• Option 1: Get a binding job offer from a company before coming to Germany. With a job offer and a professional qualification or degree you have good options of getting a work visa, either the work visa for qualified professionals, or the EU Blue Card visa (see below).
  • Option 2: Get to Germany on a jobseeker visa and look for a job from within Germany then.

Let’s take a look at the different options in more detail.

The work visa for qualified professionals

If you have a recognised professional qualification or higher education, you can receive a residence permit that enables you to take up employment in Germany.

For this, you need to hit the following three criteria:

  1. Your professional qualification or higher education needs to be recognised in Germany or at least judged to be equal to a comparable German higher education.
  2. The job you will be taking needs to be related to your profession.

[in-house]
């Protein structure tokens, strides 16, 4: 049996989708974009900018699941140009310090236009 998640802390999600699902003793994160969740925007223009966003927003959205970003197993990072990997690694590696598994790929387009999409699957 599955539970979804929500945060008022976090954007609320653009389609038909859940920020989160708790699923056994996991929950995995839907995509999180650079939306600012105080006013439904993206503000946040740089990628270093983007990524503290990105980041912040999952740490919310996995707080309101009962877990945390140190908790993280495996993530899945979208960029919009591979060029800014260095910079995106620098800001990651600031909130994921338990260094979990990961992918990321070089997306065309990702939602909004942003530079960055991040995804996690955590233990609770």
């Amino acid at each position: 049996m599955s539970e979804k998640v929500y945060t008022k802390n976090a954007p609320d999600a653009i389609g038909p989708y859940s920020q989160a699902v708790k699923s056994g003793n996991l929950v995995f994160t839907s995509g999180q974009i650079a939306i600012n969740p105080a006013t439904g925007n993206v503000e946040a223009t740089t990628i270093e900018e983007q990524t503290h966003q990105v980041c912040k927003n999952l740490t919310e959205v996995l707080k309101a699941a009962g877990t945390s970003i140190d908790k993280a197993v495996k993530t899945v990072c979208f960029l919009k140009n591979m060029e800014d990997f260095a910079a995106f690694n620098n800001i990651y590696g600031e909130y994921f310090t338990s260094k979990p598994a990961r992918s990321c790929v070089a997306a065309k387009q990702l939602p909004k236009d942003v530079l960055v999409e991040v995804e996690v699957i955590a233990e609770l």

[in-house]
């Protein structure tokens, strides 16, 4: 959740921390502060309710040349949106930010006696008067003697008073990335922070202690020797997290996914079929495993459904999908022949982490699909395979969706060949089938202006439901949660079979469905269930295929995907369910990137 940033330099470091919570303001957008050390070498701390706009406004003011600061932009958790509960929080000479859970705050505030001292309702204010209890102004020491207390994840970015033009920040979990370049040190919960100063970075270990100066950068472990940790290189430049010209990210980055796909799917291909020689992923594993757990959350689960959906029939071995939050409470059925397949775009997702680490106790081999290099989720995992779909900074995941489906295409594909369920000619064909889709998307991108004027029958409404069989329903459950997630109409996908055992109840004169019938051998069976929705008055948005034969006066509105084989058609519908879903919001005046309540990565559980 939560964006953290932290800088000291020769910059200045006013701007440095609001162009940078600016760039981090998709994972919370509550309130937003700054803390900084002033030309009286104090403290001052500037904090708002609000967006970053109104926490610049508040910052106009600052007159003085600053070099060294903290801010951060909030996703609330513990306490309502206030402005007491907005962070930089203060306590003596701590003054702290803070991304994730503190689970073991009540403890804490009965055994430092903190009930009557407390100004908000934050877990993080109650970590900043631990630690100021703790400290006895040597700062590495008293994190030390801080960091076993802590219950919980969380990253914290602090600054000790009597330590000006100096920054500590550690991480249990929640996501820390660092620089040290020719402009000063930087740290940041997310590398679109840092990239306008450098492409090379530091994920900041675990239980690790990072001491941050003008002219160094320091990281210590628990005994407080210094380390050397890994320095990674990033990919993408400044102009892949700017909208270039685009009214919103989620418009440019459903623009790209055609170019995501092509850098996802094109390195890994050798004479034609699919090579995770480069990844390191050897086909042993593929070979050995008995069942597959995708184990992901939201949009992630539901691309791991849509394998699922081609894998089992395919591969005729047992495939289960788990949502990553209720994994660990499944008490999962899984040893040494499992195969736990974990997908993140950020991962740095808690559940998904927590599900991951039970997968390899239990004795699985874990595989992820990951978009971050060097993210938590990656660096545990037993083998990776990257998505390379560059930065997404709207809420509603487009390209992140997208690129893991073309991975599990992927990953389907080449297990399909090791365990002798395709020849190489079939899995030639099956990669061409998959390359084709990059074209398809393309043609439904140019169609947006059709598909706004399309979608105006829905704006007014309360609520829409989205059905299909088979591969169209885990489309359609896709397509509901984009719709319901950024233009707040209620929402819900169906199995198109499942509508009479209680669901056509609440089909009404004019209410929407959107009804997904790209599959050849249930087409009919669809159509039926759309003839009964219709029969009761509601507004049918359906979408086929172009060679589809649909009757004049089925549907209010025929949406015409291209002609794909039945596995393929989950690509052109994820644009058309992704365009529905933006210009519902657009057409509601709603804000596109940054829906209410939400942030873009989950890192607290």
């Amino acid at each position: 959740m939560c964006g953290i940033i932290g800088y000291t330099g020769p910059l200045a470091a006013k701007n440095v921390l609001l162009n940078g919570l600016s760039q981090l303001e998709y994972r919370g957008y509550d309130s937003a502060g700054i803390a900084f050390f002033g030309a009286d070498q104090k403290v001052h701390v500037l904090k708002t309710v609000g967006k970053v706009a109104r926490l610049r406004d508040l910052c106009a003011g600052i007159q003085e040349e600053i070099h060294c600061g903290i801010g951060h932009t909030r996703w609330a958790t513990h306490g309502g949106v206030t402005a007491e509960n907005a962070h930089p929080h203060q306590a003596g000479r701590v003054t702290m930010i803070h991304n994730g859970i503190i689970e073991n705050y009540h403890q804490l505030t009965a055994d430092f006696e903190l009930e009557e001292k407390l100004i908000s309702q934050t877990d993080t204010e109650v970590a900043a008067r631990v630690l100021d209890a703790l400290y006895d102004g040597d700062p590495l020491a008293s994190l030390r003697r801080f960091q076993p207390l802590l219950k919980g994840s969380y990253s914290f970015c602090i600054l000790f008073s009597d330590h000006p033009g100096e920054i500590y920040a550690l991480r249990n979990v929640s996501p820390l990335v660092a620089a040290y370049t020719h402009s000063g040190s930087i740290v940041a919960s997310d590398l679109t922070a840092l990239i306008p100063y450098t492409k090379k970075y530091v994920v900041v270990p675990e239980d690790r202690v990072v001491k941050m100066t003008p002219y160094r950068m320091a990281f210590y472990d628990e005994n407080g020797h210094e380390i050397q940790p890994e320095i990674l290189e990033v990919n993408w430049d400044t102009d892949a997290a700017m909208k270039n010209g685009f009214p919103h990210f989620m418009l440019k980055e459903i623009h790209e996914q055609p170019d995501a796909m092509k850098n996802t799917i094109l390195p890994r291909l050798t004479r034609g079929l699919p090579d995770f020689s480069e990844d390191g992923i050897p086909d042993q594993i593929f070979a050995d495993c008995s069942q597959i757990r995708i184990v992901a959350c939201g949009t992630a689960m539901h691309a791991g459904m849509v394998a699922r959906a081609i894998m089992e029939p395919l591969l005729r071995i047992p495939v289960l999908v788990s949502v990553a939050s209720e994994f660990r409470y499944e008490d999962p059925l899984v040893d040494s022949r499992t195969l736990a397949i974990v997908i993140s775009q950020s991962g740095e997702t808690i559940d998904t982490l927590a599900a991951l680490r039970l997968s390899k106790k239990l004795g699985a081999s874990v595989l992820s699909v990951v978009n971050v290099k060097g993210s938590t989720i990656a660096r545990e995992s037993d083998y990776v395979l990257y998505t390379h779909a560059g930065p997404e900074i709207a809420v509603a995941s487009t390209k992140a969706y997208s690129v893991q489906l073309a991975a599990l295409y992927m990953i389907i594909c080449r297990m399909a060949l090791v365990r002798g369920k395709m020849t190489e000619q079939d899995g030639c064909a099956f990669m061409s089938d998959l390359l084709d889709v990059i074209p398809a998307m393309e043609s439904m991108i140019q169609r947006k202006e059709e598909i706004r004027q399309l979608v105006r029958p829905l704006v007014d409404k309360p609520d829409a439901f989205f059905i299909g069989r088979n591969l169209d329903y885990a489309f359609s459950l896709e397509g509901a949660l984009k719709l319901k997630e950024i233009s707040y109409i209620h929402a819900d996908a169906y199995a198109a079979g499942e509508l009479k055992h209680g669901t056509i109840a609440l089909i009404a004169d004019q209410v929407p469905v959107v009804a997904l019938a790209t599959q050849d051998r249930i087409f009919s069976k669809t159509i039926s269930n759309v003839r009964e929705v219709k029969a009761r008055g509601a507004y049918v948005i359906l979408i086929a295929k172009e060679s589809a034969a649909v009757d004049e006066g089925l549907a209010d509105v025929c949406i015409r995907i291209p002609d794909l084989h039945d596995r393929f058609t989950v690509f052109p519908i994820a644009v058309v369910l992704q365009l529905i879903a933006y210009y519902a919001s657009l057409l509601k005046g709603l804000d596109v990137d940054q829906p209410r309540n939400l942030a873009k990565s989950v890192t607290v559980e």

3. If you’re 45 years old or older and want to work in Germany for the first time, you need to have at least a salary of 46.530€ (as of 2022), or you must provide proof of enough old age pension provisions.

The EU Blue Card

If you have a higher education degree, you can apply for the EU Blue Card visa.

For the EU Blue Card visa, you need to fulfill the following criteria:

  1. German higher education degree or higher education degree that is recognised in Germany or at least judged to be comparable to a German higher education degree.
  2. Have a binding job offer from a company in Germany
  3. The job offer must be appropriate for someone with your qualifications.
  4. The job must be remunerated with a gross salary of at least 56.400€ – or 43.992€ for employees in the fields of mathematics, IT, natural sciences, engineering and human medicine (all numbers as of 2022).

EU Blue Card or regular work visa for qualified professionals?

If you fulfill the requirements, it’s usually beneficial to go for the EU Blue Card because it has some advantages, for example the issue process will usually will be faster, it has better options into permanent residence, and it facilitates family reunification,